Certified Environmental Hygienist Phillip Fry reports that EnviroFry Upkeep Masters, LLC, found and removed massive amounts of raccoon feces above the ceilings and in the roof overhangs of a client home in Painesville, Ohio, in mid-August, 2015.
Montrose, MI, August 09, 2015 — Massive amounts of raccoon feces (poop) were found and removed from above the ceilings and in the roof overhangs of a client home in Painesville, Ohio, in mid-August, 2015, reported Certified Environmental Hygienist Phillip of EnviroFry Upkeep Masters, LLC.
“Fortunately, the client’s homeowner’s insurance policy covered raccoon infestation, and the insurance company paid the entire cost of the feces removal, which necessitated removal of the ceilings and roof overhangs to find and get rid of the very extensive raccoon poop deposits,” noted Mr. Fry, who is also a Professional Industrial Hygienist.
Pictures of the Painesville house raccoon poop infestation and the EnviroFry feces removal protocol steps are posted on the raccoon feces removal website www.raccooncleanup.com.
EnviroFry provides raccoon feces cleanup services in most areas of the Midwest, New England and other eastern states, plus southern states. To schedule raccoon feces removal from a residence, workplace, or commercial building, email Mr. Fry firstname.lastname@example.org or phone toll-free 866-300-1616 or cell 480-310-7970
Health Dangers of Raccoon Feces (Poop)
Deposited raccoon feces (poop) are very likely to contain roundworm eggs that can be hazardous to human health. The adult stage of the raccoon roundworm (Baylisascaris procyonis) lives in the raccoon’s intestine and produces microscopic eggs that are shed in the raccoon’s feces. One raccoon roundworm can produce more than 100,000 eggs a day.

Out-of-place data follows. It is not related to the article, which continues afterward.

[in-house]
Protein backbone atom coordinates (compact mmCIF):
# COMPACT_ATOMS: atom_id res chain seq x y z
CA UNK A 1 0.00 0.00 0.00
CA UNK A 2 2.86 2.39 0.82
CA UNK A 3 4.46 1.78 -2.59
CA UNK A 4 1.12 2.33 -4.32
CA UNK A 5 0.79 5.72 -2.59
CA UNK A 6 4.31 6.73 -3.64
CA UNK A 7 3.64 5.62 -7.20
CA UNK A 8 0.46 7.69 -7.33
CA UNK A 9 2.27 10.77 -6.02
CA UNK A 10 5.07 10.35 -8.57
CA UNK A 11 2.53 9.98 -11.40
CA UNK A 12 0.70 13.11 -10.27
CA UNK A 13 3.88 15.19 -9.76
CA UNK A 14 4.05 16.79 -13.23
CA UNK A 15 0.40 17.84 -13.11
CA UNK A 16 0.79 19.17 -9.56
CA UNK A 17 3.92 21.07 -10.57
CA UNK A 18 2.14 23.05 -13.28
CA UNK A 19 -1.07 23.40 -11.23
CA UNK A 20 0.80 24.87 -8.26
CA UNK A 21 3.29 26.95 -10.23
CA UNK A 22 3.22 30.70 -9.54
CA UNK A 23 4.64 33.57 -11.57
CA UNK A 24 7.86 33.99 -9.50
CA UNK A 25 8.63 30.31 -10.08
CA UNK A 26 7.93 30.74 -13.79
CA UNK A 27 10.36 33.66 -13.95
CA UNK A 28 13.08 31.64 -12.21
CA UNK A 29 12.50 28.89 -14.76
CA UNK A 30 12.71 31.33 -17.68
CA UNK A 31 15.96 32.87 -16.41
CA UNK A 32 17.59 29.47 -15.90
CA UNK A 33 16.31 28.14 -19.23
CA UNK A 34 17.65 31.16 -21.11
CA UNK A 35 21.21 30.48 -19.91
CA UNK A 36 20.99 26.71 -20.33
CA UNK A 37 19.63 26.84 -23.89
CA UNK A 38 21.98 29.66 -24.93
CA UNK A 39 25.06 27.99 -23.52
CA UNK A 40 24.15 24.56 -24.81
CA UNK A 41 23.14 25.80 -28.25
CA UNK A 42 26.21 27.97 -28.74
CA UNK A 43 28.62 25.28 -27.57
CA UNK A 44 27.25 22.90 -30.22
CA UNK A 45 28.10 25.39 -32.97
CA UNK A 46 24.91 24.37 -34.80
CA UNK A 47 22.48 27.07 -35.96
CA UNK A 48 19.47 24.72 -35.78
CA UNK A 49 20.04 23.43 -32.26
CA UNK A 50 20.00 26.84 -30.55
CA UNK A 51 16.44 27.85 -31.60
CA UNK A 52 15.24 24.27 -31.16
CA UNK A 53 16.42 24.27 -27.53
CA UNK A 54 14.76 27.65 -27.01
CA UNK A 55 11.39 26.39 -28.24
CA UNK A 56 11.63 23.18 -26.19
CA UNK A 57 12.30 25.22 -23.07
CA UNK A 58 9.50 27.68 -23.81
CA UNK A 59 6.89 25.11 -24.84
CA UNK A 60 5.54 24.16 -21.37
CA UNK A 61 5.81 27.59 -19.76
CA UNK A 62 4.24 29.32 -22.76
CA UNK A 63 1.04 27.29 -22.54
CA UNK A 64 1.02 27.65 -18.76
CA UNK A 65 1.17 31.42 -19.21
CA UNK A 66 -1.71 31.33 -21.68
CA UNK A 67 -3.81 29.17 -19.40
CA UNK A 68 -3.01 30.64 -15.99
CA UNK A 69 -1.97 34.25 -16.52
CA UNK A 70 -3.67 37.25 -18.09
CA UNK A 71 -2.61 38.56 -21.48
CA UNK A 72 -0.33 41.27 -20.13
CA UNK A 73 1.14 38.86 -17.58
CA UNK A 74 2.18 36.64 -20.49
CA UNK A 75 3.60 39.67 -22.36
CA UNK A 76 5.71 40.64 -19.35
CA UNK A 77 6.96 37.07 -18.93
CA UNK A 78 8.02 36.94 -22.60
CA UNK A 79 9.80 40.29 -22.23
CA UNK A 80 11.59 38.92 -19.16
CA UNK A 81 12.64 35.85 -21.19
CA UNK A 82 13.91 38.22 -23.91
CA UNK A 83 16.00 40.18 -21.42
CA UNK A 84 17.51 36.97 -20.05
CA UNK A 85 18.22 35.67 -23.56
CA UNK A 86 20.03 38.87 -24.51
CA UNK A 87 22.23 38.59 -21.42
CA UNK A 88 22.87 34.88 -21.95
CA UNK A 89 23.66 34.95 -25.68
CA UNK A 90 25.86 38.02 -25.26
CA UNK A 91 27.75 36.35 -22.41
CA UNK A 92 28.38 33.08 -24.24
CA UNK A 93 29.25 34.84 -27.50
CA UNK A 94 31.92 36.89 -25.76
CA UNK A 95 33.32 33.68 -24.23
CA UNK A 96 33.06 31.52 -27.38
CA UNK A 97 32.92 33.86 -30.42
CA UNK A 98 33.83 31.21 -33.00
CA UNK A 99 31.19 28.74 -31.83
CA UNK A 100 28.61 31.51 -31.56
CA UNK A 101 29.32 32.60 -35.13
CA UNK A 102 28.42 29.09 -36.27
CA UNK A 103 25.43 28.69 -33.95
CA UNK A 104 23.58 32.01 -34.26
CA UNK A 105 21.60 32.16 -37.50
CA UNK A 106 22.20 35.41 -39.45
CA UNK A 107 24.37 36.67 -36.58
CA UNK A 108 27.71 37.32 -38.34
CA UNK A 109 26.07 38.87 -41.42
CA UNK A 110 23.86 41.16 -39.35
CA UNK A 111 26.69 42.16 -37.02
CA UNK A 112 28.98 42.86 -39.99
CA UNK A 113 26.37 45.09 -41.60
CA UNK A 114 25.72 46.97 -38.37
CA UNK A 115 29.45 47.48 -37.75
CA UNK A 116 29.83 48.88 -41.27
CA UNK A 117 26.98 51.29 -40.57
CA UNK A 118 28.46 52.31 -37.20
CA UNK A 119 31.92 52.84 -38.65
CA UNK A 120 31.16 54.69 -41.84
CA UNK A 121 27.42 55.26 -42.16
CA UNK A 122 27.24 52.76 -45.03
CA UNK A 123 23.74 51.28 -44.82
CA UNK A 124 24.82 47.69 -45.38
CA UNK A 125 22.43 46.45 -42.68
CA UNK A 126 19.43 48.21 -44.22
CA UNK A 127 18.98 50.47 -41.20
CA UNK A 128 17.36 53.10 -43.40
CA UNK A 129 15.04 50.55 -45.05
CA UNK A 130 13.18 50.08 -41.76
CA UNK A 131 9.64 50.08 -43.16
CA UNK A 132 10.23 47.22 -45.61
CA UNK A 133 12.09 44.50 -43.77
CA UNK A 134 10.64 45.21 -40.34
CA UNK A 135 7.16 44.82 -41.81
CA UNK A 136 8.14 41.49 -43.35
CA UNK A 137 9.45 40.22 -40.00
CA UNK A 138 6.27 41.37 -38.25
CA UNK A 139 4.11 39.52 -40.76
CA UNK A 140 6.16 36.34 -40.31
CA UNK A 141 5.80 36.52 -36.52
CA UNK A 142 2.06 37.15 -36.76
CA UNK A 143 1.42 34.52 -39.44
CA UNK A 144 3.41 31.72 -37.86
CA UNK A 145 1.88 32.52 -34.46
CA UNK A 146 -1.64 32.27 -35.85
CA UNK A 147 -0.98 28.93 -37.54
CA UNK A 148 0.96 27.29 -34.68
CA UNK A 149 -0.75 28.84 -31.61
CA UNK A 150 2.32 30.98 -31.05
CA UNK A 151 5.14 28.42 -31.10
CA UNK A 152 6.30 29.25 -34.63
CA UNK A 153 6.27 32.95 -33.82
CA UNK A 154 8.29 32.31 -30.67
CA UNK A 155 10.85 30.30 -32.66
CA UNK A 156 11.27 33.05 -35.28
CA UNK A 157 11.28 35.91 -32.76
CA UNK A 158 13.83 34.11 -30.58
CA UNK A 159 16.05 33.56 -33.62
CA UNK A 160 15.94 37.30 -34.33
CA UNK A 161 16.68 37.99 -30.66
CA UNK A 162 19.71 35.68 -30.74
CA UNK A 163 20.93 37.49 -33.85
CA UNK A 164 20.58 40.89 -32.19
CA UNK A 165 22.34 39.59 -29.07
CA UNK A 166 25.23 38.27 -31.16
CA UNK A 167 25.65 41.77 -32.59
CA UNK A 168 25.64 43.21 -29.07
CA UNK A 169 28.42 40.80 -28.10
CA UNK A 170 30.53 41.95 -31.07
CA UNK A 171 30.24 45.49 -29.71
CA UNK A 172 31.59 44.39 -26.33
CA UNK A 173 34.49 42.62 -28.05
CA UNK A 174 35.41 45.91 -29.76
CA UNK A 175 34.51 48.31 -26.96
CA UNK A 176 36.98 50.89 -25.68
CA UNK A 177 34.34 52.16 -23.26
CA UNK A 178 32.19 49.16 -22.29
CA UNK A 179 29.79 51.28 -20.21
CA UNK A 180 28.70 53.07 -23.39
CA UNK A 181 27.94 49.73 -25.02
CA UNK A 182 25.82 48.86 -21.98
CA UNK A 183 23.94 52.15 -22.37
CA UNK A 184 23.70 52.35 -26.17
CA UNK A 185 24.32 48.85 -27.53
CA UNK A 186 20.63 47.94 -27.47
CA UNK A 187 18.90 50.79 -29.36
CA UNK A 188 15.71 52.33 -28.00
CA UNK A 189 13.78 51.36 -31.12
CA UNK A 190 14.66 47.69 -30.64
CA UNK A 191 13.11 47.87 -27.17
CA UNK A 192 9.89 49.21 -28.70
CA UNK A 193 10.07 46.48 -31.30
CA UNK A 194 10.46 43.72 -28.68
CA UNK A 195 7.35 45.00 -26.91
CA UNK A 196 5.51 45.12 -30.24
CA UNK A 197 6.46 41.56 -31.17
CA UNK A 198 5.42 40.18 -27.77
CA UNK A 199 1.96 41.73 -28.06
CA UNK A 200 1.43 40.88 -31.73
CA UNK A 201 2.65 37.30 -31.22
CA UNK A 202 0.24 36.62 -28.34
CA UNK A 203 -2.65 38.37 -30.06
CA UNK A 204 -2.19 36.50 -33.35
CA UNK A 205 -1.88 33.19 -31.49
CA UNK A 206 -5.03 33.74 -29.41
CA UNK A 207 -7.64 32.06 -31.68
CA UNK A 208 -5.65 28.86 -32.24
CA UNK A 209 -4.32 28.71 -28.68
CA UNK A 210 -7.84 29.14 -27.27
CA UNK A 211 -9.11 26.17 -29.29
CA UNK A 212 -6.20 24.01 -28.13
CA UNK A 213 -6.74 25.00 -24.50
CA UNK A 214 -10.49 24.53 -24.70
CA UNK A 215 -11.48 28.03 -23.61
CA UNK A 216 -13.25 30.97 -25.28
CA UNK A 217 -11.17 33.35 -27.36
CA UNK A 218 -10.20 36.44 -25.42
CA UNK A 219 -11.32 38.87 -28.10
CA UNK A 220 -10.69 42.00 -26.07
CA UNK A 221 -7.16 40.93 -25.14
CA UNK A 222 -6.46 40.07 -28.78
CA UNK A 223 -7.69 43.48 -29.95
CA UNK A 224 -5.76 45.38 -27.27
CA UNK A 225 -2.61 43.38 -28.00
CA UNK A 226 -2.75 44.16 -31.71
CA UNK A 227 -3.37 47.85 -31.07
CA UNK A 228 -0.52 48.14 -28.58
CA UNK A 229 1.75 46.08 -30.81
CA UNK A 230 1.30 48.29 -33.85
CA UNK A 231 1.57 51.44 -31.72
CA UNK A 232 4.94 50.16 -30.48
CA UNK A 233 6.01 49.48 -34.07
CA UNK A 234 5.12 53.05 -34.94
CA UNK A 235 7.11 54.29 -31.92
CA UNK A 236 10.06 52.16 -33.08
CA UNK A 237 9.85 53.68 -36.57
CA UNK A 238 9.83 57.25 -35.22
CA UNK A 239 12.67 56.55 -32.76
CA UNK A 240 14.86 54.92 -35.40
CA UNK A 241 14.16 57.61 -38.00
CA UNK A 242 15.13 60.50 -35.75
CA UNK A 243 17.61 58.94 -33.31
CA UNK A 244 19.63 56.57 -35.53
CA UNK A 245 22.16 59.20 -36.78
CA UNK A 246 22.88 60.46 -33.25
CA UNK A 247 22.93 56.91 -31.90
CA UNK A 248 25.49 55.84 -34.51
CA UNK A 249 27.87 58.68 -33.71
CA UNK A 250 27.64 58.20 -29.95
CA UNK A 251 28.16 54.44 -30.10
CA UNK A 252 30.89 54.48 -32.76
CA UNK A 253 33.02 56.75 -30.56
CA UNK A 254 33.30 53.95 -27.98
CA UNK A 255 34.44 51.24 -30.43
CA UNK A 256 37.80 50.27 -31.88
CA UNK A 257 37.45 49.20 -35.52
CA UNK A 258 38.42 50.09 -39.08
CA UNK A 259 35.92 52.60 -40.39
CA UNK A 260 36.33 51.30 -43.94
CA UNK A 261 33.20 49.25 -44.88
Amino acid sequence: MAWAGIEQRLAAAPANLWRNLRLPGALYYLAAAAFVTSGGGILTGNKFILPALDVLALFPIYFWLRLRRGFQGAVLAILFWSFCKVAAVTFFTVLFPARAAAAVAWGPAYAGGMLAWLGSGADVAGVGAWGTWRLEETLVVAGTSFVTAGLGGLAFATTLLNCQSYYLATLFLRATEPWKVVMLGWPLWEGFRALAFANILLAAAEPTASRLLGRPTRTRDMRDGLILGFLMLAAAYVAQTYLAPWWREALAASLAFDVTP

A raccoon can pass millions of eggs in its feces everyday, depending on how many worms are in its intestines. Once deposited in the environment, the eggs develop into the infectious form in 2-4 weeks, and can survive in the soil for several years.
If these infectious eggs are inadvertently swallowed by humans, other mammals, or birds, larvae (immature stage of worms) hatch out of the eggs and move into the organs of the body. The larvae travel throughout the body and may cause serious eye disease, spinal cord or brain damage, or death.
Discouraging raccoons from living around people and cleaning up raccoon latrines reduces the chance that people will get sick from raccoon roundworms.
Phillip Fry, Co-Manager
10104 Sheridan Rd.,
Montrose, MI 48457